These three officers, two from York Region, one from Durham, were acquitted on all charges by a jury yesterday afternoon, on what was their second day of deliberation, and following a most intriguing charge — a blueprint of the legal issues — by Mr. Justice Archie Campbell. Among other legal direction, Campbell told the jury that it was all or nothing for those two officers — Hoskin and Robins — who were facing more than one charge. He'd also told them that they were to ignore all the events that preceded what occurred within a 12-minute time frame on the night of Dec. 28, 1998 — an odd instruction, that, given that Campbell had never prevented any of the many lawyers involved in this matter from eliciting exhaustive evidence about everything that had happened in the previous eight days, starting with that early-morning incident in which Hoskin had pulled over 17-year-old Rocco Romagnuolo for investigation of a driving offence, followed by a phone call Hoskin had made an hour or so later, to the Romagnuolo house, where he asked to speak to Rocco's mother.

It was Enzo Romagnuolo who answered the phone and Enzo Romagnuolo who subsequently — when Hoskin, in full puffed-up intransigence, refused to divulge any information about Rocco's condition — threatened to break the cop's f------ legs.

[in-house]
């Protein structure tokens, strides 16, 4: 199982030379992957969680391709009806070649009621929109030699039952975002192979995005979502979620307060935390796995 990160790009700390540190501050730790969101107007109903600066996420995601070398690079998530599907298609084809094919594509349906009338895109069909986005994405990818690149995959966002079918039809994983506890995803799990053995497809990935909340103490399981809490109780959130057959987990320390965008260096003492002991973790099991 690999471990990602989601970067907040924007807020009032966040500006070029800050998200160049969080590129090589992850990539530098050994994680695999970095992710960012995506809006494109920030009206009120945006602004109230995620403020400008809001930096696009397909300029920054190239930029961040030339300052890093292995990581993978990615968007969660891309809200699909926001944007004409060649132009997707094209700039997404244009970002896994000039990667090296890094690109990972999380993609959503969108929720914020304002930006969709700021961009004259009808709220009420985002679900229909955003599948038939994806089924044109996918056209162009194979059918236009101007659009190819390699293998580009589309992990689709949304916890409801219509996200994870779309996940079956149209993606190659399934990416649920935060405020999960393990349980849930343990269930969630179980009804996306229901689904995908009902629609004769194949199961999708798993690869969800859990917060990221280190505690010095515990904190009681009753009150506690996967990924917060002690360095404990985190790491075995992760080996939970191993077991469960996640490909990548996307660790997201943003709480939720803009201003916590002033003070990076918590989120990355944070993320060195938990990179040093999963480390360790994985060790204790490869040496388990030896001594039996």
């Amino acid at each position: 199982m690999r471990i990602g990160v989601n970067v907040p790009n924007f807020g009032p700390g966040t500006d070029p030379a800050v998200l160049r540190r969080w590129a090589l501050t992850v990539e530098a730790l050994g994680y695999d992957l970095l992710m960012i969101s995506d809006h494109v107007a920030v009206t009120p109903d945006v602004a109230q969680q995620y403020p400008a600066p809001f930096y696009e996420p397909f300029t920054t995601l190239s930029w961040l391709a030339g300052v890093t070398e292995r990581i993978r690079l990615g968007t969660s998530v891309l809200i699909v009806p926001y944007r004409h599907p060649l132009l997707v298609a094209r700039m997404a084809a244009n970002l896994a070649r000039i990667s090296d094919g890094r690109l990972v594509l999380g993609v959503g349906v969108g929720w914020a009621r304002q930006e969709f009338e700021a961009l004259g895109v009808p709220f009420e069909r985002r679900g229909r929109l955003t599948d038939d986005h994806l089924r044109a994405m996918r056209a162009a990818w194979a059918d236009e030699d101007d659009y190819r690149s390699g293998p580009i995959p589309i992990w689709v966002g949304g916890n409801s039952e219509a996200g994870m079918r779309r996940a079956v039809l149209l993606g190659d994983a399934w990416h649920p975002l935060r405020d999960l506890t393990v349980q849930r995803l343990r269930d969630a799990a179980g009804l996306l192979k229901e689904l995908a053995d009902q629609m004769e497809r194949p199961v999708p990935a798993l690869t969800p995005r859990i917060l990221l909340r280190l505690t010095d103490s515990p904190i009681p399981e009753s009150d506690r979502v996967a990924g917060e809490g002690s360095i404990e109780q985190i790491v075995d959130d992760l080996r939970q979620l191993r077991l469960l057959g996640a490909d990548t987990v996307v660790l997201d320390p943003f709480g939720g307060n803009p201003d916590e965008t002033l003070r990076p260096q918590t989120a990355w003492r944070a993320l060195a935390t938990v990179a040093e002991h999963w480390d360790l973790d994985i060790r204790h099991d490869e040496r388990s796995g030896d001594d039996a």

Thus, eight days later, after another phone call, did Hoskin and his posse appear at Tony Romagnuolo's doorstep, out there in Sunderland, a visit that escalated wildly into confrontation, physical combat, alleged struggles for various firearms, and then lethal mayhem: eight gunshots fired by three officers.

Mr. Romagnuolo, a 44-year-old carpenter, was shot dead by Martin, whose nose was also — probably — grazed by a bullet. Rocco was seriously wounded by Robins. Hoskin took a pounding in the face from Enzo, enough to cause extensive bruising.

Juries don't convict cops. Not in Ontario, certainly not in Whitby. And definitely not after a trio of highly talented defence lawyers succeeded in painting the Romagnuolos — all of them, from the dead Tony to his widow, to their three sons, even their damn dog — as combustible boors with fiery tempers and an appalling lack of respect for police officers. And, oh yes, shameless liars to boot.

This, even though the only official suggestion of mendacity had been directed at Hoskin, during Enzo Romagnuolo's threatening a police officer trial, earlier this year. At that proceeding, Mr. Justice William Wolski acquitted Enzo, describing Hoskin's recollection of the alleged threat as "somewhat flawed."

Of course, all that had nothing to do with the charges the three police officers were facing. Justice Campbell said so.

And Enzo's acquittal on the threatening, that was irrelevant too, as well as information withheld from the jury.

Not important for this jury to know. Or maybe too important.

Further, none of those criminal charges against the police officers related in any way to Constable Hoskin's orchestration — however unintentional — of all the events that ensued.

This was a courtroom, not a hockey room.

There is no instigator penalty.

Rosie DiManno usually appears Monday, Wednesday, Friday and Saturday.

Toronto Police clippings… [Fiona Stewart]

Created: December 20, 2000
Last modified: December 20, 2000